Rainforest data pool
02.07.2021 BFH-HAFL graduate Isaac Youb cares deeply about the forest and its inhabitants. In his master's thesis, the Gabonese researched the efficiency of special technologies that can help protect species.
Worldwide, around 1 million species are threatened with extinction. The Global Report of the UN World Biodiversity Council (IPBES) sums it up thus: ‘Transformative change is necessary to reverse the immense loss of biodiversity in nature.’ To effect this change, animals and their habitats need to be monitored. But this is not easy. ‘It is not only access to remote areas which makes this difficult but also the sheer diversity of species and their living habits,’ says BFH-HAFL graduate Isaac Youb (see box). ‘Monitoring devices help enormously here.’ For his master's thesis, Youb compared the efficiency of bioacoustic recorders and camera traps in the rainforest of Gabon in Africa. ‘You need hands-on research to find out whether these devices work reliably in a particular environment.’
In the following interview, Youb reveals how his research in the field went and what he learned from it.
Mr Youb, how did your interest in wildlife monitoring come about?
Before my master's degree, I worked for the timber management company Precious Woods. Monitoring projects were part of my daily work. I assessed whether the condition of permanent monitoring plots met the criteria of sustainable forest management. For my master's thesis, I wanted to focus more on forest conservation. My supervisor, Jürgen Blaser, who works closely with Precious Woods, put me in touch with Zuzana Burivalova, a professor at the University of Wisconsin in the USA. She is a widely known expert in wildlife monitoring.
What was the aim of your research and how did you go about it?
We wanted to find out whether camera traps or bioacoustic devices are more efficient for recording biodiversity in a given environment. This is central for a sound basis to the data collected. The data, i.e. which animals live there and how they behave, help us manage the forests. Using these data, we can better plan which forestry work can be carried out, how and when, so as not to endanger the animals. We installed the two devices in four different types of forest in the Precious Woods concessions in Gabon. This allowed us to build up an extensive database of sounds and images. We compared which device was faster, which detected more animals in the four different taxonomic groups birds, insects, amphibians and mammals and whether the environment had an influence on the data collected.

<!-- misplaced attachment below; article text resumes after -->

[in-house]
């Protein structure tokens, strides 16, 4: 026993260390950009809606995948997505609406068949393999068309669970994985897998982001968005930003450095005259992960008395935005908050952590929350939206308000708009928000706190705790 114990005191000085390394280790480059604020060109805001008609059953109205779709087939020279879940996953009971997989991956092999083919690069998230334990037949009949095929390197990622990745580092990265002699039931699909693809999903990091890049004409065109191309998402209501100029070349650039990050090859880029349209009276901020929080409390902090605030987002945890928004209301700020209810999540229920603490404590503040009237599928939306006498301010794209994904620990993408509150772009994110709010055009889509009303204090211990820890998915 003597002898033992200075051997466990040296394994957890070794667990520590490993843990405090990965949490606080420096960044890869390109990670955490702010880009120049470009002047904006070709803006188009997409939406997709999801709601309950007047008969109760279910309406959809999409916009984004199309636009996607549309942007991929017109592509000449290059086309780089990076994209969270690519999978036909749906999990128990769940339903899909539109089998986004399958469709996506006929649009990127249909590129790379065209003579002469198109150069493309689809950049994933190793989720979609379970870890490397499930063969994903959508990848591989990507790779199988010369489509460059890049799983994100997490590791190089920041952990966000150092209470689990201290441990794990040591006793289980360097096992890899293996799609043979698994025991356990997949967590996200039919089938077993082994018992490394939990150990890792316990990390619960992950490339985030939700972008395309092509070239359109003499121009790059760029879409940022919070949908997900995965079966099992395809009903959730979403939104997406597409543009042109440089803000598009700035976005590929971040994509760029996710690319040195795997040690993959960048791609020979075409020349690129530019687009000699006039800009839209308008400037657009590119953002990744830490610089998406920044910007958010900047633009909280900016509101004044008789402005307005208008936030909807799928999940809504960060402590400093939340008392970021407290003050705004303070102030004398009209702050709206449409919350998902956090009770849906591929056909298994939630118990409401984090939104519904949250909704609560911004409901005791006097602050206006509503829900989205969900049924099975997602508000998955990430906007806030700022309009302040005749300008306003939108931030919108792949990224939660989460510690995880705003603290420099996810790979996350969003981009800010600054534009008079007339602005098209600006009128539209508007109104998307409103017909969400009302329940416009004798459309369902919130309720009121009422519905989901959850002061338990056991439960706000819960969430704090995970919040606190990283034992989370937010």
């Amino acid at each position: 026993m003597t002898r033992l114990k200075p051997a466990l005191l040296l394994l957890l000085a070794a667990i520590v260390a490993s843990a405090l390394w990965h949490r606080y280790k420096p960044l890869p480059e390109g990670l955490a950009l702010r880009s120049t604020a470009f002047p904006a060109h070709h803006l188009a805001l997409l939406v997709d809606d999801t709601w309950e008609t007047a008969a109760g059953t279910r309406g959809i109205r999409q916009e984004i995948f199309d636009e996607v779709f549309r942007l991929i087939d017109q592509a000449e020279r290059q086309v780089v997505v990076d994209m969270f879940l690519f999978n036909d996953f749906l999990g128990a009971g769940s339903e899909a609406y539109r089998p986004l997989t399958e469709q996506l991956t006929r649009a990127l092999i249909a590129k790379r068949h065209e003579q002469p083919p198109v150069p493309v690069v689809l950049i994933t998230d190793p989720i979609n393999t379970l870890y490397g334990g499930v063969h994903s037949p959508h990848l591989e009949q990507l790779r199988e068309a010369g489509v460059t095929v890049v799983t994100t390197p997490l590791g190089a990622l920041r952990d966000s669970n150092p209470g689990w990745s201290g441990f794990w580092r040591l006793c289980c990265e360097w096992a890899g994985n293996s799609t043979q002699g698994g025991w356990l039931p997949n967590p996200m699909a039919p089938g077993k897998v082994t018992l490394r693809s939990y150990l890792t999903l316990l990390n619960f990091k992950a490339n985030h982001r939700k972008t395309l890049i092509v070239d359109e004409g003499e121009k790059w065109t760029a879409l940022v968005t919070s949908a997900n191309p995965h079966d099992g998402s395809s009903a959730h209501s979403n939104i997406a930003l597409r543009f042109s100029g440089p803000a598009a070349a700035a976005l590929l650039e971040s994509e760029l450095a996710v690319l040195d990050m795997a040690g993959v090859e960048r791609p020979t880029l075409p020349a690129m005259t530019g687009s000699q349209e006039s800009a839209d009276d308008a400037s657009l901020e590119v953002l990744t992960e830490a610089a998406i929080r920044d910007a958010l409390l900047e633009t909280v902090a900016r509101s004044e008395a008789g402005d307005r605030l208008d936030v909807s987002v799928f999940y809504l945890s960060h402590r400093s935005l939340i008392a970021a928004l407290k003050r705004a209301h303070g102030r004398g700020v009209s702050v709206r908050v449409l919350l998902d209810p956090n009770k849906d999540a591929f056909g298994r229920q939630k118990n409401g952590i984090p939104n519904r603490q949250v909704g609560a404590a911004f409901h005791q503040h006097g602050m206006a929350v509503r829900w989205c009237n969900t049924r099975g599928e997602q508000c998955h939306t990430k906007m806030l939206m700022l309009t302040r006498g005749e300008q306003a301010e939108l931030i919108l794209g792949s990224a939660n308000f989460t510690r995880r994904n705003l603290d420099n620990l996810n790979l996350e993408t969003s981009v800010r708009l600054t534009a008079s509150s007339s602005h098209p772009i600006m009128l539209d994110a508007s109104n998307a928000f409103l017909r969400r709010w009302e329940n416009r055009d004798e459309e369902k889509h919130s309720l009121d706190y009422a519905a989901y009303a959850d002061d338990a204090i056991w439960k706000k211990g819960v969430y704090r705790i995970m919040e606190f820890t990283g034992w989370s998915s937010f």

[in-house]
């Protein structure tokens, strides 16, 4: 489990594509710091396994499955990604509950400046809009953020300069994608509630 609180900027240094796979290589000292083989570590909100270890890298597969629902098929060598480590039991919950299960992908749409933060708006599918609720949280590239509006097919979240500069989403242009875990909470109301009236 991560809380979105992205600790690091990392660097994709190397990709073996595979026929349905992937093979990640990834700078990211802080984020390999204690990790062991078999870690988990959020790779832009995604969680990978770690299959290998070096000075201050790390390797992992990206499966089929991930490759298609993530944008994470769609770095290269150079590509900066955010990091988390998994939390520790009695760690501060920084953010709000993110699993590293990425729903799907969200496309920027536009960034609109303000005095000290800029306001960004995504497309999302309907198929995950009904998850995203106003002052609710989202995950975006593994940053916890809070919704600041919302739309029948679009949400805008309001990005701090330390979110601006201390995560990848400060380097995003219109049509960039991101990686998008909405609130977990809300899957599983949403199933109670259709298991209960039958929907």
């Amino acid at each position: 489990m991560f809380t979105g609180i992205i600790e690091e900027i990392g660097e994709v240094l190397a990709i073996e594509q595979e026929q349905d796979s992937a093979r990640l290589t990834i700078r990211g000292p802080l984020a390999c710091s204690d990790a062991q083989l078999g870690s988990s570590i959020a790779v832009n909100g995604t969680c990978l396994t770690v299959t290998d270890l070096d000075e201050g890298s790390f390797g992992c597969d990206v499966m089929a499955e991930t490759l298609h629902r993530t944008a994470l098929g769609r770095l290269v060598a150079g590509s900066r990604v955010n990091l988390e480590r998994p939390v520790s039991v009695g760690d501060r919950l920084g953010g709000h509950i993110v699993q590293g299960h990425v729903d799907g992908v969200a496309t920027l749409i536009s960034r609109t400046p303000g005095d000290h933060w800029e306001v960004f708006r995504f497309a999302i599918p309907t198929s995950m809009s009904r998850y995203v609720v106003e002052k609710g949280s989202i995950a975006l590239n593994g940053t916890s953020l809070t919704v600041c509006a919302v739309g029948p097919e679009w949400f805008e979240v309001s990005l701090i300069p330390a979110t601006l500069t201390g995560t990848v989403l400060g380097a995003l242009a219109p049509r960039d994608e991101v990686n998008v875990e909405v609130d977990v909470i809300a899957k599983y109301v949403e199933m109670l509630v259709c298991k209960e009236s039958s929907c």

Before studying at BFH-HAFL, Isaac Youb worked at Precious Woods. He obtained his master's degree in January 2021. He now wants to apply the knowledge he has acquired in an international company or NGO. He very much enjoyed his time in Switzerland: ‘I love rösti, chocolate, fondue and cordon bleu,’ Youb says with a wink. ‘I also like the short distance from the school to a big city. The ease with which you can travel from city to city by train in Switzerland is amazing.’
Were there any dangerous situations while working in the rainforest?
Being alone in the tropical forest can be risky because of the many wild animals. That's why I was always with at least one co-worker. Together we carried the ladder which we used to attach the equipment to the trees at a height of 7 metres and removed the vegetation in front of and around the places where we installed the equipment. But working in the forest is the most beautiful thing for me. It is a fantastic experience to observe elephants, lowland gorillas and hippos in the wild and to bathe in the many rivers and streams after a long day's work.
What were your findings? Are camera traps or sound-recording devices better?
Looking at all the data, bioacoustic recorders were found to be more efficient than camera traps, both in terms of the speed of wildlife detection and the number of species recorded in the same period of time. While the camera traps only recorded mammals and a few bird species, the bioacoustic recorders recorded birds, insects, amphibians and mammals. The reason for this is probably the ability of these devices to record sounds from distant animals. If we had only used camera traps, we would have concluded that the species diversity was the same in all four environments. However, the soundscape then showed us that this was not the case. For comprehensive monitoring, I recommend combining both devices.
What are your ideas for the future?
Here in Gabon, there are currently many initiatives using digital devices to conserve biodiversity. My idea is to build a professional network to share existing knowledge in the region. Another idea would be to create a database with the collected and interpreted sounds per study area and thus create an open-source database for exchange between scientists.
(This text first appeared in the BFH-HAFL magazine infoHAFL 01/2021).